Power, screen, control and other features to look for 5 watt should be the minimum transmitting power. Rechargeable NiCad or Li-ion batteries are usually provided by the manufacturer, it's nice to have the possibility to put in regular AA batteries, too. Dual scan means that the radio will scan Channel 16 along with another Channel (69 for CSC). This is important because technically any boat under way is required to monitor Channel 16. Any boat carrying a VHF, whether required to or not, is required to monitor Channel 16. So when you're out the bay listening to our Channel 69, you have to also monitor Channel 16. The Dual Scan feature does this. Many VHFs have a triple scan feature, which monitors both Channel 16 and Channel 9 (the standard hailing channel). Squelch is widely used in two-way radios to suppress the annoying sound of channel noise when the radio is not receiving a transmission. Most handheld radios have a separate squelch control to set the threshold to the actual noise that's on the channel, which can vary. Control knobs to adjust volume are generally more usable than push buttons: think you may be wearing gloves or have your fingers slightly incapacitated when you really need to use the radio. If you carry the radio in a case, push buttons to control the radio volume can be better. Make sure that the screen is very visible also in daylight. Backlit displays are useful in low light. Some radios have water-activated lights that should make the radio much easier to locate in the event it goes in the water in low light conditions. A lock mode prevents the buttons to be operated when not needed.
GPS The most advanced radios also have a GPS and automatic ways to automatically broadcast their exact position in case of emergencies. Of course these are more expensive and may be useful only if you plan on using them for excursions in open waters. For example the highly rated Uniden MHS135, has GPS included. This may sound like a good idea, but in the context of this discussion it actually isn't that useful. The GPS is there mainly to send a distress signal supplying the GPScoordinates (there's a protected button on the VHF that will send the signal when you press it). The problem is that the infrastructure for this requires registration of the VESSEL the radio is attached to (so the Coast Guard gets not only the GPS coordinates but a description of the vessel in distress). There's no mechanism to register a person who may be using different vessels. So this feature is not useful for CSC seniors. By the way, the GPS functions of this particular VHF, as you might imagine, are not that easy to use.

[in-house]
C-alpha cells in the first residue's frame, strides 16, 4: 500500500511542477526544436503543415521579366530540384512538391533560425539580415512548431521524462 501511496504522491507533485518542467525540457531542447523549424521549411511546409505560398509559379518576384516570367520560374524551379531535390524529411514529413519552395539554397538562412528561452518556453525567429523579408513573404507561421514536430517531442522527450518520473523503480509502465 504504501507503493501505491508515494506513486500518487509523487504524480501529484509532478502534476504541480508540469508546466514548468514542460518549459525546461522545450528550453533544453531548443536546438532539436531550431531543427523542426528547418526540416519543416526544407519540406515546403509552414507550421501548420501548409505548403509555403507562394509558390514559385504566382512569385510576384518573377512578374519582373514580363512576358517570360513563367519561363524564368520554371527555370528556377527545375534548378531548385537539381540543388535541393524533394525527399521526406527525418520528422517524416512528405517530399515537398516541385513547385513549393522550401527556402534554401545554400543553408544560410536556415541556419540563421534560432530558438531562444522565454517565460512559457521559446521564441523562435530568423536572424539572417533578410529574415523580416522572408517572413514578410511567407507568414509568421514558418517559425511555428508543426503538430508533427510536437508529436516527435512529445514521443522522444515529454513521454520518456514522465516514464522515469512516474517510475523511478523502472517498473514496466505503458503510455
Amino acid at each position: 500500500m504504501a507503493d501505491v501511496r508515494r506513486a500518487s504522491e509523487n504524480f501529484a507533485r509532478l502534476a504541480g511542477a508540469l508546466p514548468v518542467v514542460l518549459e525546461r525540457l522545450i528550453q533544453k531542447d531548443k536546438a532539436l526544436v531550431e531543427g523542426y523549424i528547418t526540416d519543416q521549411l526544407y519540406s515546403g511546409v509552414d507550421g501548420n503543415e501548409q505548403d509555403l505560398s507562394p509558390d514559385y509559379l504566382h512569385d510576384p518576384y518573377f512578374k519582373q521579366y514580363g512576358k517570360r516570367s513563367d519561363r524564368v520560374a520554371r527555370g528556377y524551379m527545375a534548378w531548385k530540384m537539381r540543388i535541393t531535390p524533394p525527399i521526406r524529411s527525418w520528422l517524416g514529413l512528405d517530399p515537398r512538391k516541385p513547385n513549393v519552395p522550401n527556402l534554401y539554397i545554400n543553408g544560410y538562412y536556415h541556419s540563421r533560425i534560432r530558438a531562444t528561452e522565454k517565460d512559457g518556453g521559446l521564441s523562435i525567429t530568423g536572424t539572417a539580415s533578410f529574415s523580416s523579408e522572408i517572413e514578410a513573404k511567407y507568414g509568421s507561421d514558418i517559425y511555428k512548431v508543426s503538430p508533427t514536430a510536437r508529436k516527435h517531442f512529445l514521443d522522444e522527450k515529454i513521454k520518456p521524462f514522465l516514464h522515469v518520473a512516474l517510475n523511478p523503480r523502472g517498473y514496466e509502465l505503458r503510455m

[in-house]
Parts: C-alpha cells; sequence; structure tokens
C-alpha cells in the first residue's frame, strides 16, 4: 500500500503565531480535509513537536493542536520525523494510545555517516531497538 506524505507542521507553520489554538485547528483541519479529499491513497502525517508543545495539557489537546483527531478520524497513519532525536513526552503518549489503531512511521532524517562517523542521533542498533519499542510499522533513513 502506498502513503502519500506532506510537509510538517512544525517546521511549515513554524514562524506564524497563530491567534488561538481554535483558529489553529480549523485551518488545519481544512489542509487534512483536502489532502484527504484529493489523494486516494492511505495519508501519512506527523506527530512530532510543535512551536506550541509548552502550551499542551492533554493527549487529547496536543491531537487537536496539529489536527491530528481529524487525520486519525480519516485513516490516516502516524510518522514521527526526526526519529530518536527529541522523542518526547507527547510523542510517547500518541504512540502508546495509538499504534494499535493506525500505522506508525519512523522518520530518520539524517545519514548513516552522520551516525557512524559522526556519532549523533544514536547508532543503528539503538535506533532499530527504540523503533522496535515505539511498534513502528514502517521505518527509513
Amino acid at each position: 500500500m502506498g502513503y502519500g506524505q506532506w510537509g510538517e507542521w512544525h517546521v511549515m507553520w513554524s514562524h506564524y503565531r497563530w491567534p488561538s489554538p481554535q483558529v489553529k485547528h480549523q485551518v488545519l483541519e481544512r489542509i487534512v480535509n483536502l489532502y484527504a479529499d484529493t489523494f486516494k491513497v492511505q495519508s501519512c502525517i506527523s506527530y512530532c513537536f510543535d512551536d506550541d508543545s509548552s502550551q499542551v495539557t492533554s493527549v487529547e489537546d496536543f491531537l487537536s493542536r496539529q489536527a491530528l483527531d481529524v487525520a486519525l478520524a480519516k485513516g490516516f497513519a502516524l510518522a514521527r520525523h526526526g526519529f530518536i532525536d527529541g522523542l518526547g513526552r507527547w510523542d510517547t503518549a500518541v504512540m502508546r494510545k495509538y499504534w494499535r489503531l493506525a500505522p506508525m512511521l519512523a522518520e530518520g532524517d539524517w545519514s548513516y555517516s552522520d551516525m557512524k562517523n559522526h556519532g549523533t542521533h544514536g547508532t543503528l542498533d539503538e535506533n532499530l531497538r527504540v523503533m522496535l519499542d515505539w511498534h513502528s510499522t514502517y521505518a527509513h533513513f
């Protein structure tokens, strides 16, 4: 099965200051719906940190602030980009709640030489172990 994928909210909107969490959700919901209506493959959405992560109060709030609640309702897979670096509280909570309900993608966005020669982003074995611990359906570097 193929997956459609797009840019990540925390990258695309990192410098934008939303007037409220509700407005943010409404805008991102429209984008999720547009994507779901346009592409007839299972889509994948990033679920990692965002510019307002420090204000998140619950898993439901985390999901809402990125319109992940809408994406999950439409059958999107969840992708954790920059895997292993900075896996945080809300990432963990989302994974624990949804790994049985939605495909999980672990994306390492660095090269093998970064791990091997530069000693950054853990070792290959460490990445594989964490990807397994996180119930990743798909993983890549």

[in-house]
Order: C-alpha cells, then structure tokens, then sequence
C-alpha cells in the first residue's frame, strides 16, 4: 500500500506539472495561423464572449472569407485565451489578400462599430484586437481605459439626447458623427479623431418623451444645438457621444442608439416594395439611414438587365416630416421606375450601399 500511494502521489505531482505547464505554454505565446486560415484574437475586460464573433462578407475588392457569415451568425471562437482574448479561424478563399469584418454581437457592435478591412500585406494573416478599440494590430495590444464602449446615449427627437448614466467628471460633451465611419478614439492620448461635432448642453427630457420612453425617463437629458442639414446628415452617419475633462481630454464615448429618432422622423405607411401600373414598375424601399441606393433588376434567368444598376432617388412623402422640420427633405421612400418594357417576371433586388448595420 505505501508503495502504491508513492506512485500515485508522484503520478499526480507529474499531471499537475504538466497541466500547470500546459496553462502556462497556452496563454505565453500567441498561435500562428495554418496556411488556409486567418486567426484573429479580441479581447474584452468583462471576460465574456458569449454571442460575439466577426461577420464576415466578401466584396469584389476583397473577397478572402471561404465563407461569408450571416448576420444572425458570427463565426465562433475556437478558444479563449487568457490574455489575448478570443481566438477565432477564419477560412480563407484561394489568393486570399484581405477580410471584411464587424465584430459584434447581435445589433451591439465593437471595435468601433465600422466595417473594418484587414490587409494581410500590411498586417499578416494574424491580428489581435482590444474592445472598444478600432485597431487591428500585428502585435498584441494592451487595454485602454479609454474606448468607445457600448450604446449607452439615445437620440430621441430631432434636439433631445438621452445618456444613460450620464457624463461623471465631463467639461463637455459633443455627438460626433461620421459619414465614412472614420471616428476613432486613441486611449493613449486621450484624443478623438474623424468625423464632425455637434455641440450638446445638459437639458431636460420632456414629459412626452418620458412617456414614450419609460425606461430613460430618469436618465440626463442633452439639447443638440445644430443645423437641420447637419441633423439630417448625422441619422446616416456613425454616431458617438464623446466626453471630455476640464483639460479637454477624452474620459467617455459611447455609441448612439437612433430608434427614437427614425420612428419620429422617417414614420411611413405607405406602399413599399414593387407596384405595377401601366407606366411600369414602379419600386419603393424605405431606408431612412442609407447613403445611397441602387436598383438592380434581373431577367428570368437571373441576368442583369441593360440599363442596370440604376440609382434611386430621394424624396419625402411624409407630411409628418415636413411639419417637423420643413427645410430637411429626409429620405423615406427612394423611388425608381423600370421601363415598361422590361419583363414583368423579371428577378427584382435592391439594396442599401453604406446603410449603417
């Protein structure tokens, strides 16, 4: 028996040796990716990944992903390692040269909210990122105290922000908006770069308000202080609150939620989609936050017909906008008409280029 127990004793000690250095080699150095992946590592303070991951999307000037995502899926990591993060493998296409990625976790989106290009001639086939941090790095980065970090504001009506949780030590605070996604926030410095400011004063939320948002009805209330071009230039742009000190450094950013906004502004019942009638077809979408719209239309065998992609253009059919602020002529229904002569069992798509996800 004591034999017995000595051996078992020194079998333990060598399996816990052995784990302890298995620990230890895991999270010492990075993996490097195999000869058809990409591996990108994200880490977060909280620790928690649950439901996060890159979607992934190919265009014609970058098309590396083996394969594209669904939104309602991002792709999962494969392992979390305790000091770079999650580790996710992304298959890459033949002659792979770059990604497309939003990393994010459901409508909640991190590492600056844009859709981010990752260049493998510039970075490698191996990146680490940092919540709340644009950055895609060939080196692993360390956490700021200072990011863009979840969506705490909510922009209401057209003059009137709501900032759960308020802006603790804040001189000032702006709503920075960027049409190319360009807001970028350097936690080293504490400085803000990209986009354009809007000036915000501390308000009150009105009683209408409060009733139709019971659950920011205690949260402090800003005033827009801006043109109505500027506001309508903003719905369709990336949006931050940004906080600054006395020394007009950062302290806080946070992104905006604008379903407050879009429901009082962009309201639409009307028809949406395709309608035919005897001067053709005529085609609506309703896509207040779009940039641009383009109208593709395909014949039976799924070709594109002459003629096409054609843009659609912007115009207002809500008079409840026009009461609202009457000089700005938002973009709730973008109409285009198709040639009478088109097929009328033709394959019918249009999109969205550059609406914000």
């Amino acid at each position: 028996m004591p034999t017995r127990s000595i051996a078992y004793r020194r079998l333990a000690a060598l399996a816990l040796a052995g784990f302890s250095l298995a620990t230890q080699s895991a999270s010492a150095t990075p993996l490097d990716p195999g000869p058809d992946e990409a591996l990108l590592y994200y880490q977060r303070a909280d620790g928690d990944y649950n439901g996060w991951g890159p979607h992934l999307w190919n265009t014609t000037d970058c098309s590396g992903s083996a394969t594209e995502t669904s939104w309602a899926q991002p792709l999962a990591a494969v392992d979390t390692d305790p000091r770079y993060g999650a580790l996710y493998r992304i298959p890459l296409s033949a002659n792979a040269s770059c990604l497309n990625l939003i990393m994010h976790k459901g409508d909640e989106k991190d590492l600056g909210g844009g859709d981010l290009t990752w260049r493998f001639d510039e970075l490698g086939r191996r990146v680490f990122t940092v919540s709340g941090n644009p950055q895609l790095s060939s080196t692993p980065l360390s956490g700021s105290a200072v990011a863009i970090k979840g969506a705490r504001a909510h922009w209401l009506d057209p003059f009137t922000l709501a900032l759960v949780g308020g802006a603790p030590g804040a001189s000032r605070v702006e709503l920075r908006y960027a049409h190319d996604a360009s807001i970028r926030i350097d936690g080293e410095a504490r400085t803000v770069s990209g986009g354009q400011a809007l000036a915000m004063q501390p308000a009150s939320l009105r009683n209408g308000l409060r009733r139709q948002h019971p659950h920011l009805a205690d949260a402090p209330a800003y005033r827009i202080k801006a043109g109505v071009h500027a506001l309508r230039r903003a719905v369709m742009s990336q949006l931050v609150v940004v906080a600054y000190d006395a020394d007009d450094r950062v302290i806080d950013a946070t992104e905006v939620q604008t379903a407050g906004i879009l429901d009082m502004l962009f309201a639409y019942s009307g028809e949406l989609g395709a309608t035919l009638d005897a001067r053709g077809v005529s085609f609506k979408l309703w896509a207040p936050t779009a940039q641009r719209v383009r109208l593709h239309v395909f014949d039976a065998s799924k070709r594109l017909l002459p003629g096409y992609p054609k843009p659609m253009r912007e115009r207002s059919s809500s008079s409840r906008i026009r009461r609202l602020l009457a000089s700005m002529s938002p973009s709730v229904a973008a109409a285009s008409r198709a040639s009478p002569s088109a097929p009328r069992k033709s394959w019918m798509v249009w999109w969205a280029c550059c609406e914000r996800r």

Finally the club uses the Standard Horizon HS280S (non floating): if yours has a compatible charger and forget to charge it, you can use the club chargers for a bit before you go sailing. Happy reading of various reviews. CSC people bought their VHF radios at Hodges Marine.com, West Marine, Amazon and other usual suspects.
Excellent Stefano, I could have used this a month ago Agree with you about gps, I looked at several vhf/gps handhelds, most of the reviewers wanted them as backup to their fixed mount and for off-shore. I went with the one the club uses, Standard Horizon HX280S. Really solid, simple radio, strong transceiver and runs over 12 hours on a charge. Bought it from thegpsstore.com They were knowledgeable and customer service was first rate. Another good choice if you want a floating radio that's compact, the SH HX300.
I ended up getting the SH HX300 in fact, it's also on sale on West Marine now with a $20 mail-in rebate.
This is less about buying one as owning one and keeping it in one piece--every time you go out on the water, check your antennae is screwed on before you leave the dock & when you return. : ) The bottom of the Bay is probably littered with my radio antennae!
I'm going to write another one for the basic operations (beyond the manual of the specific model, of course). I'll be drafting it on https://etherpad.openstack.org/p/howtouseVHF (already started putting some of my notes, as I go). Contributions welcome.